Bite the Bullet?
Congress and the District don't have to accept a dire choice between voting rights and city gun laws.
THE DEBATE about whether the District should accept the loosening of its gun laws as a condition for voting rights has centered on politics and strategy. Absent has been any real discussion of what it would mean for the nation's capital to go from having the country's most restrictive gun laws to perhaps the least restrictive. If Congress is so intent on taking over local governance, it should -- at the very least -- have the sense to hear from experts about the impact of this radical rewriting of gun laws on public safety and homeland security.
It is scary how swiftly and unthinkingly the measure that would strip the District of much of its ability to regulate guns has advanced. The bill, sponsored by Sen. John Ensign (R-Nev.), was adopted by the Senate in a 62 to 36 vote within a day of being offered. There were no committee hearings to analyze the intricacies or explore possible unintended consequences. There was no testimony from the police agencies charged with protecting the lives of D.C. residents as well as those of tourists and foreign dignitaries, national leaders, and the president and his family.
The reason, as Sen. Richard J. Durbin (D-Ill.) pointed out in his Feb. 25 floor speech, is that guns just aren't debated anymore in Washington; few legislators will stick their political necks out to vote for sensible gun control for fear of being targeted back home by the National Rifle Association. That may explain why people who are otherwise sensitive to the interests of the District -- Virginia Democratic Sens. Mark R. Warner and James Webb come to mind -- would support this bill. (Spokesmen for Mr. Warner and Mr. Webb defended the votes as evidence of their support of the Second Amendment, but neither would say whether the senators would be willing to inflict the same law on Virginia residents without benefit of any hearing or study.)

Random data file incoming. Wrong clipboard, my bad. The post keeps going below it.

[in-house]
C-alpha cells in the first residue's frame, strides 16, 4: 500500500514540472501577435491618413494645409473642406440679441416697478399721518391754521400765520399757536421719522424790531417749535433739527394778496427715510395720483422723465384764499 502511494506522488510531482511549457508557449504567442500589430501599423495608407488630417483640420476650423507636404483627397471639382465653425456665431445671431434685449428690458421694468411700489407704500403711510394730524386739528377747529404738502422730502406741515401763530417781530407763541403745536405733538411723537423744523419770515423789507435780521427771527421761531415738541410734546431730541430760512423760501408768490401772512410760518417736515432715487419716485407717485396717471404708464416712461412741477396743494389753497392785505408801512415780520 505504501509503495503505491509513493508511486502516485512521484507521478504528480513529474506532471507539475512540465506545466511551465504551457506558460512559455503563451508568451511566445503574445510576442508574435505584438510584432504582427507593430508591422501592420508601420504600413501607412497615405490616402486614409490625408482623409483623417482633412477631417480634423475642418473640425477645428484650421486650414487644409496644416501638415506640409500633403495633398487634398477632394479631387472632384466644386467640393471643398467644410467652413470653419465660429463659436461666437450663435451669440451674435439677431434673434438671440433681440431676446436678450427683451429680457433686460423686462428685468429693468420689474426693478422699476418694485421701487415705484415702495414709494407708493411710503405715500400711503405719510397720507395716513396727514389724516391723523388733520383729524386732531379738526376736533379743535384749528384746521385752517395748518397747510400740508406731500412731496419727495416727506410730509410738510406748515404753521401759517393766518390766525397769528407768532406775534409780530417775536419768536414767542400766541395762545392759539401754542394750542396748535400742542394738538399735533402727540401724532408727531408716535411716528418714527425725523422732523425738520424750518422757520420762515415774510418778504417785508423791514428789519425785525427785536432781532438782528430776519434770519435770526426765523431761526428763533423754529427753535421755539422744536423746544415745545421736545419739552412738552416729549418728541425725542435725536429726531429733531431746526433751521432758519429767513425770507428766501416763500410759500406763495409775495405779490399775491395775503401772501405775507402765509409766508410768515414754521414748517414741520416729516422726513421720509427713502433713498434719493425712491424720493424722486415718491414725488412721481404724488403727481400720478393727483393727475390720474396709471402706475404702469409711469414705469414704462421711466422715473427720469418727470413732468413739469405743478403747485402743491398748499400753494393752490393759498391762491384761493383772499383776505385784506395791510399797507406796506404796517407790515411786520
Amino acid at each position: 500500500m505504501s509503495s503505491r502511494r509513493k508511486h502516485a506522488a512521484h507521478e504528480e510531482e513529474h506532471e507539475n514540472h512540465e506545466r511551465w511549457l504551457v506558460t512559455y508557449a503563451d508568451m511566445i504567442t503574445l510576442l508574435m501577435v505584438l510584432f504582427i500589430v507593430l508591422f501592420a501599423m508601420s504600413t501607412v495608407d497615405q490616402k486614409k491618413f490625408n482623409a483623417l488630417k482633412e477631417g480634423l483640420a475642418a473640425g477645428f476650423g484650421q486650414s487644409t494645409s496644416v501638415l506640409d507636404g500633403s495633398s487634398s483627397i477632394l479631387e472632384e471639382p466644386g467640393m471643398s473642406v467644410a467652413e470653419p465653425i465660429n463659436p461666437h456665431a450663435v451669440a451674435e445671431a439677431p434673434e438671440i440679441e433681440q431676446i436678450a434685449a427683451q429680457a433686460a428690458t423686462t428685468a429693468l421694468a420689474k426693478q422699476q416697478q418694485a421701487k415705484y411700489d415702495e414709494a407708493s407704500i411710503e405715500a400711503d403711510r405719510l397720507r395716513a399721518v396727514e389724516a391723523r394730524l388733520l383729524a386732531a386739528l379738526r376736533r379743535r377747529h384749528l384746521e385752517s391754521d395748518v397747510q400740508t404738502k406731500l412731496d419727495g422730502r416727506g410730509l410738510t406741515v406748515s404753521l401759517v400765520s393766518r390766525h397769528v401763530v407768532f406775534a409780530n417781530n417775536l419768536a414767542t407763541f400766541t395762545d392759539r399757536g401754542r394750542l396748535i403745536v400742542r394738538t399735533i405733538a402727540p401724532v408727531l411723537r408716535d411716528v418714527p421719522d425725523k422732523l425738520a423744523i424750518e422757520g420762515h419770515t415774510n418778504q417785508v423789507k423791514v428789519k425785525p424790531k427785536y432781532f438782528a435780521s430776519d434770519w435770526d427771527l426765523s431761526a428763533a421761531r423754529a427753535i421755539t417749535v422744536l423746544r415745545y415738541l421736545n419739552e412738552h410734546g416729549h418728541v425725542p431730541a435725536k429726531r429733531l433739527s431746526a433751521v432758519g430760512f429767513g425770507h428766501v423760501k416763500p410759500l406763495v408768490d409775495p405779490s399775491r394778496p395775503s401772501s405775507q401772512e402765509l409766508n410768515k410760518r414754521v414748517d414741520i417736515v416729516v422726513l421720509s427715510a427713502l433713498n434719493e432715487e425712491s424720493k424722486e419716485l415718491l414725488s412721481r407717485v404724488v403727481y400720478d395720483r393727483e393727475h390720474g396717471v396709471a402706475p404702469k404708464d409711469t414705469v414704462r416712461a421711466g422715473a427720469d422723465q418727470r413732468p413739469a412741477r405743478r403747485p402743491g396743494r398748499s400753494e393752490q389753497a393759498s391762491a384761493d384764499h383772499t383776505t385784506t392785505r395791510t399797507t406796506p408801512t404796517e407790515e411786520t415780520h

Likewise, it is the NRA's threat to retaliate against anyone voting against the measure that has resulted in the unpalatable choice presented to District officials. House Democratic leaders who had hoped for quick action on the voting rights bill know they don't have the support to bring the measure to the floor without the noxious gun amendment. So District residents go without their rightful voice in government as their leaders brood over whether voting rights or gun control matters more.
A better idea is to push House Speaker Nancy Pelosi (D-Calif.) and Majority Leader Steny H. Hoyer (D-Md.) for a full-scale hearing on the implications of this bill. This would give D.C. Police Chief Cathy L. Lanier the opportunity to reiterate the "grave concerns" she expressed last year when a similar bill was being considered. We would like to hear the Department of Homeland Security weigh in on letting the District be the one place in the nation where it is acceptable to cross state lines to buy handguns. We're curious as to what the Secret Service might say about providing easy access to semiautomatic firearms with high-capacity magazines. And if critics (such as we) are wrong about the dangers of this bill, this hearing would afford the opportunity for members of Congress to apply its provisions nationwide so that their constituents, too, can enjoy the same "freedoms" as D.C. residents.
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